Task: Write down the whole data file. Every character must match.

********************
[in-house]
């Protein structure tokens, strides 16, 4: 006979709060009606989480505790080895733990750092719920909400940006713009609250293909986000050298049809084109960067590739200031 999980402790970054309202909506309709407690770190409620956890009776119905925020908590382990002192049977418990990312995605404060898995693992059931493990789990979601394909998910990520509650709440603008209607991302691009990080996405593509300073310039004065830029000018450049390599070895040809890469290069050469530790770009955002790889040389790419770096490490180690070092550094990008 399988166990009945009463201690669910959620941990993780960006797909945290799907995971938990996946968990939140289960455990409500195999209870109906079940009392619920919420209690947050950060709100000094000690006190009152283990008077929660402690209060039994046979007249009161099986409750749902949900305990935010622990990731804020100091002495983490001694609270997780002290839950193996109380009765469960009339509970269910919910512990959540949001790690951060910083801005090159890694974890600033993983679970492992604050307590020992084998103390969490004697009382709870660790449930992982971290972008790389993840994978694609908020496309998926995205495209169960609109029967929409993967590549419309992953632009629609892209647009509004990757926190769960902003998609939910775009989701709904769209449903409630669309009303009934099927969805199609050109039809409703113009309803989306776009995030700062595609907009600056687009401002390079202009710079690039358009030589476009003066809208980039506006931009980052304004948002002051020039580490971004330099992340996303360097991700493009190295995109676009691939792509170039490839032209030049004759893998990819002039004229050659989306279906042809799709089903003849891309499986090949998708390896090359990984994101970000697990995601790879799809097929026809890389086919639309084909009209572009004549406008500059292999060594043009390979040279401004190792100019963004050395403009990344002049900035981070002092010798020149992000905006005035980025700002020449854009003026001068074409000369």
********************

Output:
[in-house]
């Protein structure tokens, strides 16, 4: 006979709060009606989480505790080895733990750092719920909400940006713009609250293909986000050298049809084109960067590739200031 999980402790970054309202909506309709407690770190409620956890009776119905925020908590382990002192049977418990990312995605404060898995693992059931493990789990979601394909998910990520509650709440603008209607991302691009990080996405593509300073310039004065830029000018450049390599070895040809890469290069050469530790770009955002790889040389790419770096490490180690070092550094990008 399988166990009945009463201690669910959620941990993780960006797909945290799907995971938990996946968990939140289960455990409500195999209870109906079940009392619920919420209690947050950060709100000094000690006190009152283990008077929660402690209060039994046979007249009161099986409750749902949900305990935010622990990731804020100091002495983490001694609270997780002290839950193996109380009765469960009339509970269910919910512990959540949001790690951060910083801005090159890694974890600033993983679970492992604050307590020992084998103390969490004697009382709870660790449930992982971290972008790389993840994978694609908020496309998926995205495209169960609109029967929409993967590549419309992953632009629609892209647009509004990757926190769960902003998609939910775009989701709904769209449903409630669309009303009934099927969805199609050109039809409703113009309803989306776009995030700062595609907009600056687009401002390079202009710079690039358009030589476009003066809208980039506006931009980052304004948002002051020039580490971004330099992340996303360097991700493009190295995109676009691939792509170039490839032209030049004759893998990819002039004229050659989306279906042809799709089903003849891309499986090949998708390896090359990984994101970000697990995601790879799809097929026809890389086919639309084909009209572009004549406008500059292999060594043009390979040279401004190792100019963004050395403009990344002049900035981070002092010798020149992000905006005035980025700002020449854009003026001068074409000369």